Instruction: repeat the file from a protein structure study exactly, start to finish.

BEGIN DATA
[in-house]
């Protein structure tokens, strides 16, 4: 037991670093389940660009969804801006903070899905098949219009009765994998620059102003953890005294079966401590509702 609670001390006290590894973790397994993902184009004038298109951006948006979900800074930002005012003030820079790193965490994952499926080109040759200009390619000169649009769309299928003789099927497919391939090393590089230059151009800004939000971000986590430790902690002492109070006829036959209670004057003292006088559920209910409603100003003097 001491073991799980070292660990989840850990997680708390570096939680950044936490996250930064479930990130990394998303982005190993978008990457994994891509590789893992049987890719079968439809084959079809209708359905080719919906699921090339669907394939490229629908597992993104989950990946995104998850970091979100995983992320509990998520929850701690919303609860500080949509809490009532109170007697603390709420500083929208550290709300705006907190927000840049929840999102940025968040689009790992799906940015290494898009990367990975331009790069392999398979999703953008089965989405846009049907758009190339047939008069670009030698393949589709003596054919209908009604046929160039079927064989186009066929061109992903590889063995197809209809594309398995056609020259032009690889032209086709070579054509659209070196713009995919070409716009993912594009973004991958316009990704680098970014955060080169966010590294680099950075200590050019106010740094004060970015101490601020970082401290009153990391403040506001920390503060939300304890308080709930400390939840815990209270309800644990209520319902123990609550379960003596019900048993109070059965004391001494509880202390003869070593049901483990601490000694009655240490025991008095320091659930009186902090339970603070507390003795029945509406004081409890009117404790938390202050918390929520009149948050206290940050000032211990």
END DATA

[in-house]
């Protein structure tokens, strides 16, 4: 037991670093389940660009969804801006903070899905098949219009009765994998620059102003953890005294079966401590509702 609670001390006290590894973790397994993902184009004038298109951006948006979900800074930002005012003030820079790193965490994952499926080109040759200009390619000169649009769309299928003789099927497919391939090393590089230059151009800004939000971000986590430790902690002492109070006829036959209670004057003292006088559920209910409603100003003097 001491073991799980070292660990989840850990997680708390570096939680950044936490996250930064479930990130990394998303982005190993978008990457994994891509590789893992049987890719079968439809084959079809209708359905080719919906699921090339669907394939490229629908597992993104989950990946995104998850970091979100995983992320509990998520929850701690919303609860500080949509809490009532109170007697603390709420500083929208550290709300705006907190927000840049929840999102940025968040689009790992799906940015290494898009990367990975331009790069392999398979999703953008089965989405846009049907758009190339047939008069670009030698393949589709003596054919209908009604046929160039079927064989186009066929061109992903590889063995197809209809594309398995056609020259032009690889032209086709070579054509659209070196713009995919070409716009993912594009973004991958316009990704680098970014955060080169966010590294680099950075200590050019106010740094004060970015101490601020970082401290009153990391403040506001920390503060939300304890308080709930400390939840815990209270309800644990209520319902123990609550379960003596019900048993109070059965004391001494509880202390003869070593049901483990601490000694009655240490025991008095320091659930009186902090339970603070507390003795029945509406004081409890009117404790938390202050918390929520009149948050206290940050000032211990």